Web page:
Advertising Group Close to Mobile Privacy Guidelines
An FTC commissioner calls the Digital Advertising Alliance a success story in self-regulation.
Wed, June 05, 2013
IDG News Service (Washington, D.C., Bureau) —
With mobile privacy standards under fire from some U.S. lawmakers and privacy advocates, the DAA is working toward guidelines that will address consumer choice related to targeted ads on mobile devices, including ads that appear in mobile apps, said Mike Signorelli, a counsel to the DAA.
The mobile guidelines will have stronger standards governing the use of smartphone users' geolocation data than for some other personal data, Signorelli said during a panel discussion on the mobile guidelines at a DAA conference in Washington, D.C. The mobile guidelines will include "heightened safeguards" for real-time location data, he said.
But there may be some continued disagreement on how the guidelines handle location data. Location data is critical to mobile advertisers who want to give smartphone owners real-time offers, said Ho Shin, general counsel for Millennial Media, a mobile advertising firm.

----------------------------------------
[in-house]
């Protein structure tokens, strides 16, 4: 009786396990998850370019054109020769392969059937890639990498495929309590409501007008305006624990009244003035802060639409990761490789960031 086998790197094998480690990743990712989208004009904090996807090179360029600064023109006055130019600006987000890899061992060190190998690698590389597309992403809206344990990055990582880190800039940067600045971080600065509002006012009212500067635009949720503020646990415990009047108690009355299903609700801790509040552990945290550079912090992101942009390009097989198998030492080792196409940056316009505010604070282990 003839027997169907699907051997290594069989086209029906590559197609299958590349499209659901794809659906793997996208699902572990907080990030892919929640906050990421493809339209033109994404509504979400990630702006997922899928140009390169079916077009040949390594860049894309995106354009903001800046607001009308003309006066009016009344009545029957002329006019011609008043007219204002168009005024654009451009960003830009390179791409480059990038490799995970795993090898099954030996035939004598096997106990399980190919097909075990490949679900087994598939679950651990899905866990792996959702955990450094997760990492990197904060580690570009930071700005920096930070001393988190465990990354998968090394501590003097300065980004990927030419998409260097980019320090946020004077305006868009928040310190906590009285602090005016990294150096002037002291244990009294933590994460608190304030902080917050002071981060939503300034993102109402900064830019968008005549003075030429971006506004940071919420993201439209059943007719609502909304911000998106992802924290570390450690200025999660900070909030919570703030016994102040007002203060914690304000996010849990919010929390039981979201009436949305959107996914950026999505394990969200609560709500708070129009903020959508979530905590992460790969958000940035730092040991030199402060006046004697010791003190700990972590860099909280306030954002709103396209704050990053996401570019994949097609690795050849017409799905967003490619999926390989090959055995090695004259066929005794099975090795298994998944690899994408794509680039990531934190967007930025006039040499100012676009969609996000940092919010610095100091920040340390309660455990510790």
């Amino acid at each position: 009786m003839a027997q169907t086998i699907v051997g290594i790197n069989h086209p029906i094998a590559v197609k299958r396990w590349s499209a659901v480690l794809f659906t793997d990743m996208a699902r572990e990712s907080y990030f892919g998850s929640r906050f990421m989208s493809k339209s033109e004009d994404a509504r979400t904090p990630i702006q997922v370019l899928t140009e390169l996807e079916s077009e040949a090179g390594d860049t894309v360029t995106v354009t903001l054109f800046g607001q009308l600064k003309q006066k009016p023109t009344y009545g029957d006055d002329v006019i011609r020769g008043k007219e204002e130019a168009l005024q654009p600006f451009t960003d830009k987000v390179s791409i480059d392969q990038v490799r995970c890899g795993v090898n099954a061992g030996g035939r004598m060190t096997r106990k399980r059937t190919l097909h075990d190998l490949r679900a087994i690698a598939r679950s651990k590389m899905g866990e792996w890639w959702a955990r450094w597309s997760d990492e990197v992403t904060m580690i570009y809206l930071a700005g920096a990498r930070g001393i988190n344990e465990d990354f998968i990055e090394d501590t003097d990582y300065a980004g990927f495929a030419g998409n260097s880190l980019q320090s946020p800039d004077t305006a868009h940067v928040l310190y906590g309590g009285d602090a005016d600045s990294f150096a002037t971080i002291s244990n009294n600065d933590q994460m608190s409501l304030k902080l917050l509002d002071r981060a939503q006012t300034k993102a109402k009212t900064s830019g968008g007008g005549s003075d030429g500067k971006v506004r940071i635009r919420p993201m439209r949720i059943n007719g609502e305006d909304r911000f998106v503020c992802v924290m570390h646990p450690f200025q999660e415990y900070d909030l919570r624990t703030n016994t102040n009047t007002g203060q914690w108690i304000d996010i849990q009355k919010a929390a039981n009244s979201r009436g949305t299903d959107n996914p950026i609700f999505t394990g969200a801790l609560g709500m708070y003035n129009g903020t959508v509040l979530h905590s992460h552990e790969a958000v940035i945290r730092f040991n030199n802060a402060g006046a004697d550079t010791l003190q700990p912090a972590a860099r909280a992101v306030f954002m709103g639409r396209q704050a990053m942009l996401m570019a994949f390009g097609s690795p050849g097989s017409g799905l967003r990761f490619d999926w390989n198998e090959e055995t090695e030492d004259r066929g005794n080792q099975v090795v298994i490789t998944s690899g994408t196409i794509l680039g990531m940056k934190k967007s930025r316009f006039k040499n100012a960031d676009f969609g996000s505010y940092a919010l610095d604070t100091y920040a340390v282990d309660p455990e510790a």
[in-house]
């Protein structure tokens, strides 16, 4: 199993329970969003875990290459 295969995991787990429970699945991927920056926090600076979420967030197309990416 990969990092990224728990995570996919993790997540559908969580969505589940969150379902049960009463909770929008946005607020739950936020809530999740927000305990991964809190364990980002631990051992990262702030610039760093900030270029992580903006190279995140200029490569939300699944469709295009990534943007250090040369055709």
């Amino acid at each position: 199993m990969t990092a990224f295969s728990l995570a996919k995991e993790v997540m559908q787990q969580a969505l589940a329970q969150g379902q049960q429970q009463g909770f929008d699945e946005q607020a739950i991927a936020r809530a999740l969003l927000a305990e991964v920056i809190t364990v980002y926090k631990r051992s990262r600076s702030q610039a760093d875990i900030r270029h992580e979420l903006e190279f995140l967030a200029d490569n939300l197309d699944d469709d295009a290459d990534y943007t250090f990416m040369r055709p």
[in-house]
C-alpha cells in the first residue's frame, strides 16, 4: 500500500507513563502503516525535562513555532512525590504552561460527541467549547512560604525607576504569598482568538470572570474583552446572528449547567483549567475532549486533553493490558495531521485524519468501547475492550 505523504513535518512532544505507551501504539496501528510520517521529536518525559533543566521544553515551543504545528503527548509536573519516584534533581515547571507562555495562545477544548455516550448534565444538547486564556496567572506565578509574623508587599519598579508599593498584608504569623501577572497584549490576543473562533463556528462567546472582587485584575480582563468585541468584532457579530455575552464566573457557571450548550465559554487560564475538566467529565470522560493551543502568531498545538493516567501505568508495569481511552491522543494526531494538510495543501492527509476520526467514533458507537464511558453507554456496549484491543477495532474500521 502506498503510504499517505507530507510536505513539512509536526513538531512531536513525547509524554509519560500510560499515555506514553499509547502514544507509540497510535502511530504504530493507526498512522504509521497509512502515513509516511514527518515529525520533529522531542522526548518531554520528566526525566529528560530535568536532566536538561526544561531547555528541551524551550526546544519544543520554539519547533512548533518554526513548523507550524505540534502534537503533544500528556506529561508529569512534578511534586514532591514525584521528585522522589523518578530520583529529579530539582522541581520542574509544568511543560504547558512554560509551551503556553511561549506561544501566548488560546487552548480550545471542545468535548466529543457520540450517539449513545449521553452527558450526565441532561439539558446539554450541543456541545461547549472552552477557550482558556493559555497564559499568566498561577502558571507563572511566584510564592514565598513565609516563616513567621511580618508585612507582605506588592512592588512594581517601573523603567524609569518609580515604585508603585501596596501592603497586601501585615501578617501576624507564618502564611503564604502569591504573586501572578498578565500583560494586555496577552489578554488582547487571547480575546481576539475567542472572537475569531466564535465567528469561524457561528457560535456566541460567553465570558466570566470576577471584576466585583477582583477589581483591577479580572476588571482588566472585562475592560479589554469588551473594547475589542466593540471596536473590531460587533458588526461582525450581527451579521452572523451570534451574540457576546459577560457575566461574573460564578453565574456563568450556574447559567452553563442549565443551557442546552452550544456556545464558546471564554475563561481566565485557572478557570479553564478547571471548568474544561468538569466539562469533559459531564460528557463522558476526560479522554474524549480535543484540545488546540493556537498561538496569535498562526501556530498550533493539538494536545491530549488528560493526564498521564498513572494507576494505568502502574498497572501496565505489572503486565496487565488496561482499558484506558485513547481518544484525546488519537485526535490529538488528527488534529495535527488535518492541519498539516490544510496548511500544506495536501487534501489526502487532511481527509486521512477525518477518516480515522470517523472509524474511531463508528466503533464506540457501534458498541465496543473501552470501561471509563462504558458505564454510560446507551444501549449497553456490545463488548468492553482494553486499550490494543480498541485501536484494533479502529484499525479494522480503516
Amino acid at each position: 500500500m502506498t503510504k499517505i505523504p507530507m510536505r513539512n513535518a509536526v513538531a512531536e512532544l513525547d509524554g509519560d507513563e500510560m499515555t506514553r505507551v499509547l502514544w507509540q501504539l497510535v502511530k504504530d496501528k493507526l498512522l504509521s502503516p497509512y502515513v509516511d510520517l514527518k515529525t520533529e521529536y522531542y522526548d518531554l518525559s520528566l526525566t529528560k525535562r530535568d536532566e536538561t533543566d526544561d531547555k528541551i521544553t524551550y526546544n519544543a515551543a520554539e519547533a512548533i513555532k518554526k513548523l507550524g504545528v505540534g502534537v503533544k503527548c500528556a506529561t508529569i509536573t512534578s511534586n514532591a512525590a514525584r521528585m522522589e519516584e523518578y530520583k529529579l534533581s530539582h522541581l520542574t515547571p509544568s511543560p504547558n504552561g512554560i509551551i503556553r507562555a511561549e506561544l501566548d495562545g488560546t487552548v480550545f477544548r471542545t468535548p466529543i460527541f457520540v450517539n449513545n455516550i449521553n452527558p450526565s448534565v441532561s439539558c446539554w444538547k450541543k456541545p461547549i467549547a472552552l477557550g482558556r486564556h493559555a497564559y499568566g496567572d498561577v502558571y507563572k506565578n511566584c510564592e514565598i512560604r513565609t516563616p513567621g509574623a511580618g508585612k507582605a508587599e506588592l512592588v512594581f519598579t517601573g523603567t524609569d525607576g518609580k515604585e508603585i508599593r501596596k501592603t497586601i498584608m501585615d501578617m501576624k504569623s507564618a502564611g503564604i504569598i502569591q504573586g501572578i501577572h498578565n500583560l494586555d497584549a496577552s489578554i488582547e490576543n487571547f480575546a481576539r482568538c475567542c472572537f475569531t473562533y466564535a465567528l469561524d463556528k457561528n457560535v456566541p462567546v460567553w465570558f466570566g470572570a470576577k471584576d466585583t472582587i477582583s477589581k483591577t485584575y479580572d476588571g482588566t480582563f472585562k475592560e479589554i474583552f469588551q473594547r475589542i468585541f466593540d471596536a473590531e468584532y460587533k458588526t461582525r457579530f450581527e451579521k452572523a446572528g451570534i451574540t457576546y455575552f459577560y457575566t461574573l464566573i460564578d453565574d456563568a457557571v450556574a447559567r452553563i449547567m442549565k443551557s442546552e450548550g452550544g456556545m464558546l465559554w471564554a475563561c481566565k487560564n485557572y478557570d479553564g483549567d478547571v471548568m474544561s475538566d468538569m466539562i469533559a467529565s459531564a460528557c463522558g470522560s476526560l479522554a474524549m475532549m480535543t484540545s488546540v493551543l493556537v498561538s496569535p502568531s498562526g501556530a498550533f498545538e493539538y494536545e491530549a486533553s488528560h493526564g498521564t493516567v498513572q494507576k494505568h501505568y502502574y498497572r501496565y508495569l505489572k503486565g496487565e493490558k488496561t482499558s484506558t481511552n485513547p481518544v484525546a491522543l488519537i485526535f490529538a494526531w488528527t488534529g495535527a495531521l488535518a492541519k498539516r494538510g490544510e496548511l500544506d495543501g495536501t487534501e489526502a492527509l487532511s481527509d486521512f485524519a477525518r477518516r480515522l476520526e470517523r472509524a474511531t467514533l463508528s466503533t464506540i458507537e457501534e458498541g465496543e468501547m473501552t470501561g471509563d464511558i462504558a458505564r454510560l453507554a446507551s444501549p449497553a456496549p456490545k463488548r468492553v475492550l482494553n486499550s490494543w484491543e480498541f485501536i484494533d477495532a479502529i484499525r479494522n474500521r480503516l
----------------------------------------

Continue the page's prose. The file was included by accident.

Many smartphone owners don't appear concerned about sharing their location on social media sites or about downloading apps that warn them about their use of location information, Shin said. "Consumers aren't maybe as scared about that as some of the media or privacy zealots make it out to be," he said.
The DAA, a self-regulatory effort allowing consumers to opt out of targeted advertising, has anticipated releasing the mobile guidelines for several months. The coalition launched guidelines for online tracking and targeted advertising in 2010, but those guidelines weren't specifically targeted at advertising and tracking on mobile devices.
Consumers also use thousands of mobile devices with a variety of screen sizes, making it a challenge for DAA companies to deliver a consistent notice about targeted advertising and tracking, panel participants said.
Getting all mobile advertising platforms to recognize a persistent consumer choice on whether to allow tracking is a "complex issue," Trilli said.